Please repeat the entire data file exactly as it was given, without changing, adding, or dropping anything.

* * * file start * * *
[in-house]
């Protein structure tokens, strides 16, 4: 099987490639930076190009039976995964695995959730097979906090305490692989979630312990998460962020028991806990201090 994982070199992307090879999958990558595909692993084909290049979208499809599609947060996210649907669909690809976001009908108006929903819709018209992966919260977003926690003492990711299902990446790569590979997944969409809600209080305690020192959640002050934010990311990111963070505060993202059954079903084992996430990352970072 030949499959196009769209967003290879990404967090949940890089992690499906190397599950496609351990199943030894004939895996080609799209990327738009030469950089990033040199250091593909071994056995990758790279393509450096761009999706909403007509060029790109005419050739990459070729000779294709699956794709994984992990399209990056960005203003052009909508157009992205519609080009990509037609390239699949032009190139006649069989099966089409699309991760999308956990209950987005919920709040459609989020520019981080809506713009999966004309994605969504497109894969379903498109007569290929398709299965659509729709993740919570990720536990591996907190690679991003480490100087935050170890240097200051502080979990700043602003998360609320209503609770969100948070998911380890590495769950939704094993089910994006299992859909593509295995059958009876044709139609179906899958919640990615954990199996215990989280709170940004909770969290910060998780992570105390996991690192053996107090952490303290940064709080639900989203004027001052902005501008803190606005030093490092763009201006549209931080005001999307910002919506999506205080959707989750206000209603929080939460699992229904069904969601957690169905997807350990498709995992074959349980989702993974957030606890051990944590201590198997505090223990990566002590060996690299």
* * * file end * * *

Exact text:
[in-house]
């Protein structure tokens, strides 16, 4: 099987490639930076190009039976995964695995959730097979906090305490692989979630312990998460962020028991806990201090 994982070199992307090879999958990558595909692993084909290049979208499809599609947060996210649907669909690809976001009908108006929903819709018209992966919260977003926690003492990711299902990446790569590979997944969409809600209080305690020192959640002050934010990311990111963070505060993202059954079903084992996430990352970072 030949499959196009769209967003290879990404967090949940890089992690499906190397599950496609351990199943030894004939895996080609799209990327738009030469950089990033040199250091593909071994056995990758790279393509450096761009999706909403007509060029790109005419050739990459070729000779294709699956794709994984992990399209990056960005203003052009909508157009992205519609080009990509037609390239699949032009190139006649069989099966089409699309991760999308956990209950987005919920709040459609989020520019981080809506713009999966004309994605969504497109894969379903498109007569290929398709299965659509729709993740919570990720536990591996907190690679991003480490100087935050170890240097200051502080979990700043602003998360609320209503609770969100948070998911380890590495769950939704094993089910994006299992859909593509295995059958009876044709139609179906899958919640990615954990199996215990989280709170940004909770969290910060998780992570105390996991690192053996107090952490303290940064709080639900989203004027001052902005501008803190606005030093490092763009201006549209931080005001999307910002919506999506205080959707989750206000209603929080939460699992229904069904969601957690169905997807350990498709995992074959349980989702993974957030606890051990944590201590198997505090223990990566002590060996690299």